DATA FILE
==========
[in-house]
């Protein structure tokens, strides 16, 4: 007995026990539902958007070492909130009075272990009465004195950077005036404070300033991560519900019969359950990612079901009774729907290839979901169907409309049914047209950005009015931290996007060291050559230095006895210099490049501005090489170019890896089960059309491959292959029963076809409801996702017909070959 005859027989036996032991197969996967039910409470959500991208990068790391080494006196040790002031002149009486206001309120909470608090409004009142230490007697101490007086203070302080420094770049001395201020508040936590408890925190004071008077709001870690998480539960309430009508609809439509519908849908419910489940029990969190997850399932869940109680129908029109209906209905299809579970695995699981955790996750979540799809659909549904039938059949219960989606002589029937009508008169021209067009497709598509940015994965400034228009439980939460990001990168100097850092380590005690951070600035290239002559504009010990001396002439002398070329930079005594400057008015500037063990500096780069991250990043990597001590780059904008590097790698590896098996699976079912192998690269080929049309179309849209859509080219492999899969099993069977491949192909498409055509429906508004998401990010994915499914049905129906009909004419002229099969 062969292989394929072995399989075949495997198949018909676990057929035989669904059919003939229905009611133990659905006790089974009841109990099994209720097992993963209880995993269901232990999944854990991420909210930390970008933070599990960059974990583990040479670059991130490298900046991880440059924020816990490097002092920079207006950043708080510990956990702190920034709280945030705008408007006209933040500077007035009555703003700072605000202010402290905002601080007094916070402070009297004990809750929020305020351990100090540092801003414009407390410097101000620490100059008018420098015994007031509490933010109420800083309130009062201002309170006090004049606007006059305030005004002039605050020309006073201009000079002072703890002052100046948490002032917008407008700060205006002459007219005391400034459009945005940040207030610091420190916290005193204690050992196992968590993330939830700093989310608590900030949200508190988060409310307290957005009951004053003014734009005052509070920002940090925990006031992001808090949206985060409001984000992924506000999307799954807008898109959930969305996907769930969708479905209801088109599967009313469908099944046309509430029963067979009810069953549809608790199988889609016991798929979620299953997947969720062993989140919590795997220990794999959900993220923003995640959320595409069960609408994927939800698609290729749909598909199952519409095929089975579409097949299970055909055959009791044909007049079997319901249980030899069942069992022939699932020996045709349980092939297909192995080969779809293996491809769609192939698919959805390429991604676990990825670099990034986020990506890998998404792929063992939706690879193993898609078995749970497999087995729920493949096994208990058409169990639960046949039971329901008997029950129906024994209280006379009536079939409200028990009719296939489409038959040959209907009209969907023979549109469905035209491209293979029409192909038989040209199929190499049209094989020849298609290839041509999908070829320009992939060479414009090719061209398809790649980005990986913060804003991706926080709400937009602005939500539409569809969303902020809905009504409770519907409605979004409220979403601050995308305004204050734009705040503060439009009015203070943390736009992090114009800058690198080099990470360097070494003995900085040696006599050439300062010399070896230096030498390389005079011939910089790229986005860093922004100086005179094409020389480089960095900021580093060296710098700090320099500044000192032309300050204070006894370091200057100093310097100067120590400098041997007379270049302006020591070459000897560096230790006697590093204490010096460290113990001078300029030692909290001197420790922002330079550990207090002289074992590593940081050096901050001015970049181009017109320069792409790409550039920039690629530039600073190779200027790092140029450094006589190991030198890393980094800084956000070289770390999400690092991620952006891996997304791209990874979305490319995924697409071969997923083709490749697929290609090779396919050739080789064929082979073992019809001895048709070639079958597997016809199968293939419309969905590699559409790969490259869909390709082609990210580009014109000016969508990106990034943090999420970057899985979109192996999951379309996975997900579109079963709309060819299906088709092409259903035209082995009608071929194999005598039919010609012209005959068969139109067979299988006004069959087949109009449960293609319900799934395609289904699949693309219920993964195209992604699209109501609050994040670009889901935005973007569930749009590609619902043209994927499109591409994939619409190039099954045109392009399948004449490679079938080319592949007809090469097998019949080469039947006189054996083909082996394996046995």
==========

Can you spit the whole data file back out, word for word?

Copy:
[in-house]
């Protein structure tokens, strides 16, 4: 007995026990539902958007070492909130009075272990009465004195950077005036404070300033991560519900019969359950990612079901009774729907290839979901169907409309049914047209950005009015931290996007060291050559230095006895210099490049501005090489170019890896089960059309491959292959029963076809409801996702017909070959 005859027989036996032991197969996967039910409470959500991208990068790391080494006196040790002031002149009486206001309120909470608090409004009142230490007697101490007086203070302080420094770049001395201020508040936590408890925190004071008077709001870690998480539960309430009508609809439509519908849908419910489940029990969190997850399932869940109680129908029109209906209905299809579970695995699981955790996750979540799809659909549904039938059949219960989606002589029937009508008169021209067009497709598509940015994965400034228009439980939460990001990168100097850092380590005690951070600035290239002559504009010990001396002439002398070329930079005594400057008015500037063990500096780069991250990043990597001590780059904008590097790698590896098996699976079912192998690269080929049309179309849209859509080219492999899969099993069977491949192909498409055509429906508004998401990010994915499914049905129906009909004419002229099969 062969292989394929072995399989075949495997198949018909676990057929035989669904059919003939229905009611133990659905006790089974009841109990099994209720097992993963209880995993269901232990999944854990991420909210930390970008933070599990960059974990583990040479670059991130490298900046991880440059924020816990490097002092920079207006950043708080510990956990702190920034709280945030705008408007006209933040500077007035009555703003700072605000202010402290905002601080007094916070402070009297004990809750929020305020351990100090540092801003414009407390410097101000620490100059008018420098015994007031509490933010109420800083309130009062201002309170006090004049606007006059305030005004002039605050020309006073201009000079002072703890002052100046948490002032917008407008700060205006002459007219005391400034459009945005940040207030610091420190916290005193204690050992196992968590993330939830700093989310608590900030949200508190988060409310307290957005009951004053003014734009005052509070920002940090925990006031992001808090949206985060409001984000992924506000999307799954807008898109959930969305996907769930969708479905209801088109599967009313469908099944046309509430029963067979009810069953549809608790199988889609016991798929979620299953997947969720062993989140919590795997220990794999959900993220923003995640959320595409069960609408994927939800698609290729749909598909199952519409095929089975579409097949299970055909055959009791044909007049079997319901249980030899069942069992022939699932020996045709349980092939297909192995080969779809293996491809769609192939698919959805390429991604676990990825670099990034986020990506890998998404792929063992939706690879193993898609078995749970497999087995729920493949096994208990058409169990639960046949039971329901008997029950129906024994209280006379009536079939409200028990009719296939489409038959040959209907009209969907023979549109469905035209491209293979029409192909038989040209199929190499049209094989020849298609290839041509999908070829320009992939060479414009090719061209398809790649980005990986913060804003991706926080709400937009602005939500539409569809969303902020809905009504409770519907409605979004409220979403601050995308305004204050734009705040503060439009009015203070943390736009992090114009800058690198080099990470360097070494003995900085040696006599050439300062010399070896230096030498390389005079011939910089790229986005860093922004100086005179094409020389480089960095900021580093060296710098700090320099500044000192032309300050204070006894370091200057100093310097100067120590400098041997007379270049302006020591070459000897560096230790006697590093204490010096460290113990001078300029030692909290001197420790922002330079550990207090002289074992590593940081050096901050001015970049181009017109320069792409790409550039920039690629530039600073190779200027790092140029450094006589190991030198890393980094800084956000070289770390999400690092991620952006891996997304791209990874979305490319995924697409071969997923083709490749697929290609090779396919050739080789064929082979073992019809001895048709070639079958597997016809199968293939419309969905590699559409790969490259869909390709082609990210580009014109000016969508990106990034943090999420970057899985979109192996999951379309996975997900579109079963709309060819299906088709092409259903035209082995009608071929194999005598039919010609012209005959068969139109067979299988006004069959087949109009449960293609319900799934395609289904699949693309219920993964195209992604699209109501609050994040670009889901935005973007569930749009590609619902043209994927499109591409994939619409190039099954045109392009399948004449490679079938080319592949007809090469097998019949080469039947006189054996083909082996394996046995």